This page uses content from Wikipedia and is licensed under CC BY-SA.

2015 People's Republic of China military reform

Part of a series on the
Politics of China

The first wave of the recent People's Republic of China military reform was announced in November 2015 at a plenary session of the Central Leading Group for Military Reform of the Central Military Commission.[1][2][3][4][5]

In January 2014, Chinese senior military officers said that the PLA was planning to reduce the number of military regions from seven to five "Theater Command" to have joint command with ground, naval, air and rocket forces. This is planned to change their concept of operations from primarily ground-oriented defense to mobile and coordinated movement of all services and to enhance offensive air and naval capabilities into the East China Sea. The coastal Jinan, Nanjing, and Guangzhou regions will be turned into three military areas, each with a joint operations command, for projecting power into the Yellow Sea, East China Sea, and South China Sea. The four other inland military regions will be streamlined into two military areas mainly for organizing forces for operations. The change is to occur over the next five years.[6]

The South China Morning Post reported in December 2015 that the '..Central Military Commission, chaired by Xi, would scrap three of the four army headquarters: the General Political department, General Logistics and General Armaments. Only the General Staff Department will remain.[7]

The plans '.. consolidate the seven regional commands into five units and to reorganise the four army headquarters. The most striking features of the proposals for the five new Theater Command are a vast new West zone that makes up more than half the country (merging the Lanzhou Military Region and the Chengdu Military Region) and a larger North zone that will concentrate on Mongolia, the Russian Far East and the Korean peninsula. The new five strategic areas, also referred to as combat zones, could be up and running as early as January 1.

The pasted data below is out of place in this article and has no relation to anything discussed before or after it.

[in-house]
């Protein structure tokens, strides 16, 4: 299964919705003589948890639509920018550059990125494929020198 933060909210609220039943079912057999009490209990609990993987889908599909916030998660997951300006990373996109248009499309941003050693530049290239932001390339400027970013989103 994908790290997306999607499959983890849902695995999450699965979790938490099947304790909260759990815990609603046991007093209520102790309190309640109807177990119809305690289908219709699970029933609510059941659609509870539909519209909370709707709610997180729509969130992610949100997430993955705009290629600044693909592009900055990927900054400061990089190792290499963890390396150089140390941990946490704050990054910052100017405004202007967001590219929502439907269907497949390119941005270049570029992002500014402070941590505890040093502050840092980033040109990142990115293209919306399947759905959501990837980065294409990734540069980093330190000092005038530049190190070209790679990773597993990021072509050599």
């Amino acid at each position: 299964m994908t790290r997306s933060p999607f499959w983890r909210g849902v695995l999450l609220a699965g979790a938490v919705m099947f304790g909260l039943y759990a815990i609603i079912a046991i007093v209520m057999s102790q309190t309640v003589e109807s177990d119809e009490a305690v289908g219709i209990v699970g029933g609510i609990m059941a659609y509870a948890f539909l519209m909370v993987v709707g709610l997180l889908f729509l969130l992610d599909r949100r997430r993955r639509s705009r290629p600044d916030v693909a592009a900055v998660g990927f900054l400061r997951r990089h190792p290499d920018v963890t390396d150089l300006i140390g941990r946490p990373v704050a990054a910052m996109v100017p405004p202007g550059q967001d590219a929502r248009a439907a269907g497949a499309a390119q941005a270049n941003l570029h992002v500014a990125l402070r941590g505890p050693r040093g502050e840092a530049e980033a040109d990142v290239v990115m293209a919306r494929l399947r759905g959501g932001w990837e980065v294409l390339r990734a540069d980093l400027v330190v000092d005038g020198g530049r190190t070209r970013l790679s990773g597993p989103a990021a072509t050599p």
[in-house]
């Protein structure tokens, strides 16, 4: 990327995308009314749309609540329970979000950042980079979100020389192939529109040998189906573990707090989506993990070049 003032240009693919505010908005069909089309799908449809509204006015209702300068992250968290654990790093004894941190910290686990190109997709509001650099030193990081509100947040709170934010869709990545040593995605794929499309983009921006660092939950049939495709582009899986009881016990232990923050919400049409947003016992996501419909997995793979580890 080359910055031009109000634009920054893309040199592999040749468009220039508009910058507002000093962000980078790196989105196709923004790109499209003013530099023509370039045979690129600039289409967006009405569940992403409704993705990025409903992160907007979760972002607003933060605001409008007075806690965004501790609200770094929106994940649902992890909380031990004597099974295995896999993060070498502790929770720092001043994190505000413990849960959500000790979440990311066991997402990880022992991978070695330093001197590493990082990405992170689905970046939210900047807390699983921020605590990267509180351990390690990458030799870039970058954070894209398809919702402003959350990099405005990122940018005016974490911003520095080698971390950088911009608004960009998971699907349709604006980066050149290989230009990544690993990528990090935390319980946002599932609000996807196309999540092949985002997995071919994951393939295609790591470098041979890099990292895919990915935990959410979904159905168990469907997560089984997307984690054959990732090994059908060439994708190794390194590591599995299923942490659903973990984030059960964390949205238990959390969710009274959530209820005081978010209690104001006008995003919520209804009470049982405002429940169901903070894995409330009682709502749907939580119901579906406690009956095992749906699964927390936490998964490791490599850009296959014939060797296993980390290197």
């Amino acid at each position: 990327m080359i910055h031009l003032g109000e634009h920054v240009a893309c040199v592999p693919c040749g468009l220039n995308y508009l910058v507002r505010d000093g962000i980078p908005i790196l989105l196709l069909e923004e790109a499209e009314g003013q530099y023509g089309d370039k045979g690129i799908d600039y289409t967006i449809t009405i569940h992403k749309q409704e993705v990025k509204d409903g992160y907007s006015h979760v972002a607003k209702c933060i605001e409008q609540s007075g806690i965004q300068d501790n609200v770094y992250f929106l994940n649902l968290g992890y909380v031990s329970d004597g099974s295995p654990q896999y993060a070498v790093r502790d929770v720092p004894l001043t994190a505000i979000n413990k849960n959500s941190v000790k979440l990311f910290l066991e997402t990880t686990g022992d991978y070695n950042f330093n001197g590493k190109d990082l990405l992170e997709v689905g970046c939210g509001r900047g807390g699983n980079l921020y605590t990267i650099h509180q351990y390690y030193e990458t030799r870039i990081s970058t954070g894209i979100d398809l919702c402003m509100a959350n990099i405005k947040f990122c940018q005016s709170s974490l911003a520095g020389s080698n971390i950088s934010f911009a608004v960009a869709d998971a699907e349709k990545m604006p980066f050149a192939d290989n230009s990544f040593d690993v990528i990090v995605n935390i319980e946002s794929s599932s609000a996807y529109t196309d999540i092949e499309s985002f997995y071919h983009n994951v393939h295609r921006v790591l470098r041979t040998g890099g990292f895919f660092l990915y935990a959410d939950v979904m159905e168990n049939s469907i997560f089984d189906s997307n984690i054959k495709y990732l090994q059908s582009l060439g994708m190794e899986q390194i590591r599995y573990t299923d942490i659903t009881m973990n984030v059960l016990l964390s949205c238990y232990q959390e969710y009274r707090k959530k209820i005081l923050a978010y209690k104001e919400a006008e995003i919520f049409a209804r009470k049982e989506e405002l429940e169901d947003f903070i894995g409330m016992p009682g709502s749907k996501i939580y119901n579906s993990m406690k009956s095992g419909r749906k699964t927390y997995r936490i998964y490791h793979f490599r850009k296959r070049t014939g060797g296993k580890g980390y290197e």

Sources said plans were nearing completion for the new West zone – by far the largest of the five – to include more than a third of the nation’s land-based military forces. The area is home to only 22 per cent of the country’s population, many from the ethnic minorities groups and non-Han Chinese. “The West combat zone will concentrate on threats in Xinjiang (新疆) and Tibet and other minority areas, close to Afghanistan and other states that are home to training bases for separatists, terrorists and extremists,” one of the sources said. Another source close to the army said the proposal had been revised in recent weeks to move the West zone headquarters to Ürümqi instead of Chengdu or Lanzhou.

Xi Jinping, Chairman of the Central Military Commission, announced in September the PLA would be cut by 300,000 troops to 2 million by 2017. Sources said up to 70 per cent of forces axed would be officers in land-based units.

A source in Jinan (濟南) said that so far it had been confirmed that the 13 army groups based in the current Beijing, Shenyang (瀋陽), Nanjing (南京) and Guangzhou military commands would be kept.'

References

  1. ^ Minnie Chan (November 24, 2015). "China hits the launch button for massive PLA shake-up to create a modern, nimble force". South China Morning Post.
  2. ^ Ben Blanchard (November 27, 2015). "China's army to get more prominent role in military reform". Reuters.
  3. ^ Dingding Chen (December 1, 2015). "Take Notice, Asia: China's Military Is Getting Leaner and More Lethal". The Diplomat.
  4. ^ Mu Chunshan (December 5, 2015). "The Logic Behind China's Military Reforms". The Diplomat.
  5. ^ "China Takes Bold Steps Toward Military Reform". Stratfor. January 11, 2016.
  6. ^ China plans military reform to enhance its readiness - The-Japan-news.com, 2 January 2014
  7. ^ "PLA to announce overhaul: five 'strategic zones' will replace regional commands, most army HQ to be scrapped". South China Morning Post. 19 December 2015. Retrieved 14 January 2016.